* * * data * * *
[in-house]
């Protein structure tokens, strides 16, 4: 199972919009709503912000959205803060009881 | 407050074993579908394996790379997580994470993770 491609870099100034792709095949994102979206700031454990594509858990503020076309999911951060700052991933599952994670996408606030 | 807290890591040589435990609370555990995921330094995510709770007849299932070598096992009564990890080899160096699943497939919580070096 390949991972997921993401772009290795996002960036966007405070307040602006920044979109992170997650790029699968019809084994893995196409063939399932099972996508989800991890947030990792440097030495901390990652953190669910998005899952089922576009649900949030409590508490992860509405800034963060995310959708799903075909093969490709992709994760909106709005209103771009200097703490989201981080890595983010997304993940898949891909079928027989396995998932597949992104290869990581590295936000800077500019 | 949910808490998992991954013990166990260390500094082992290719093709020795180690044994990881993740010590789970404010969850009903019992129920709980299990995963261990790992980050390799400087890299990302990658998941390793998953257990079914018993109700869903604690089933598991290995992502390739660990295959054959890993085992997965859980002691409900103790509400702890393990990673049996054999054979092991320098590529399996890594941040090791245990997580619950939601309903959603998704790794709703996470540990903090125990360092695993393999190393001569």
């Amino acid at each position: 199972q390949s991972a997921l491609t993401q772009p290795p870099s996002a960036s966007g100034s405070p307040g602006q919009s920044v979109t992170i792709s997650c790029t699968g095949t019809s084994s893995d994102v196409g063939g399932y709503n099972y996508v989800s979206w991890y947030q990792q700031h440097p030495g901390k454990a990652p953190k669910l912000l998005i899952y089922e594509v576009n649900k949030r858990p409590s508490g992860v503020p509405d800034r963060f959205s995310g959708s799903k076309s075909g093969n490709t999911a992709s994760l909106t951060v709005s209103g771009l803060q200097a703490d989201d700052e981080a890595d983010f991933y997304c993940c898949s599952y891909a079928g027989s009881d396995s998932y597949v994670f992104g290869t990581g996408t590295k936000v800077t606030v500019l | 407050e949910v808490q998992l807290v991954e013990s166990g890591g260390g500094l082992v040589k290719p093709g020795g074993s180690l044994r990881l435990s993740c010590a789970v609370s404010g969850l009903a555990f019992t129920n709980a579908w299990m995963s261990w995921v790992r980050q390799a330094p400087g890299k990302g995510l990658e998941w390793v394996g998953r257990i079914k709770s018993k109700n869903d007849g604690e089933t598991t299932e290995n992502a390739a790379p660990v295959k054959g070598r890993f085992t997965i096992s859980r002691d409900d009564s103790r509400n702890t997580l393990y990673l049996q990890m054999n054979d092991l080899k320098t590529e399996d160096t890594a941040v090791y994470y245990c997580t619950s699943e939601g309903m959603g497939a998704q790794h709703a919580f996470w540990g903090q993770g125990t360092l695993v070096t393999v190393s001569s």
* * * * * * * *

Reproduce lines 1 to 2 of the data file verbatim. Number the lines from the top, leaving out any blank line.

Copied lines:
[in-house]
């Protein structure tokens, strides 16, 4: 199972919009709503912000959205803060009881 | 407050074993579908394996790379997580994470993770 491609870099100034792709095949994102979206700031454990594509858990503020076309999911951060700052991933599952994670996408606030 | 807290890591040589435990609370555990995921330094995510709770007849299932070598096992009564990890080899160096699943497939919580070096 390949991972997921993401772009290795996002960036966007405070307040602006920044979109992170997650790029699968019809084994893995196409063939399932099972996508989800991890947030990792440097030495901390990652953190669910998005899952089922576009649900949030409590508490992860509405800034963060995310959708799903075909093969490709992709994760909106709005209103771009200097703490989201981080890595983010997304993940898949891909079928027989396995998932597949992104290869990581590295936000800077500019 | 949910808490998992991954013990166990260390500094082992290719093709020795180690044994990881993740010590789970404010969850009903019992129920709980299990995963261990790992980050390799400087890299990302990658998941390793998953257990079914018993109700869903604690089933598991290995992502390739660990295959054959890993085992997965859980002691409900103790509400702890393990990673049996054999054979092991320098590529399996890594941040090791245990997580619950939601309903959603998704790794709703996470540990903090125990360092695993393999190393001569």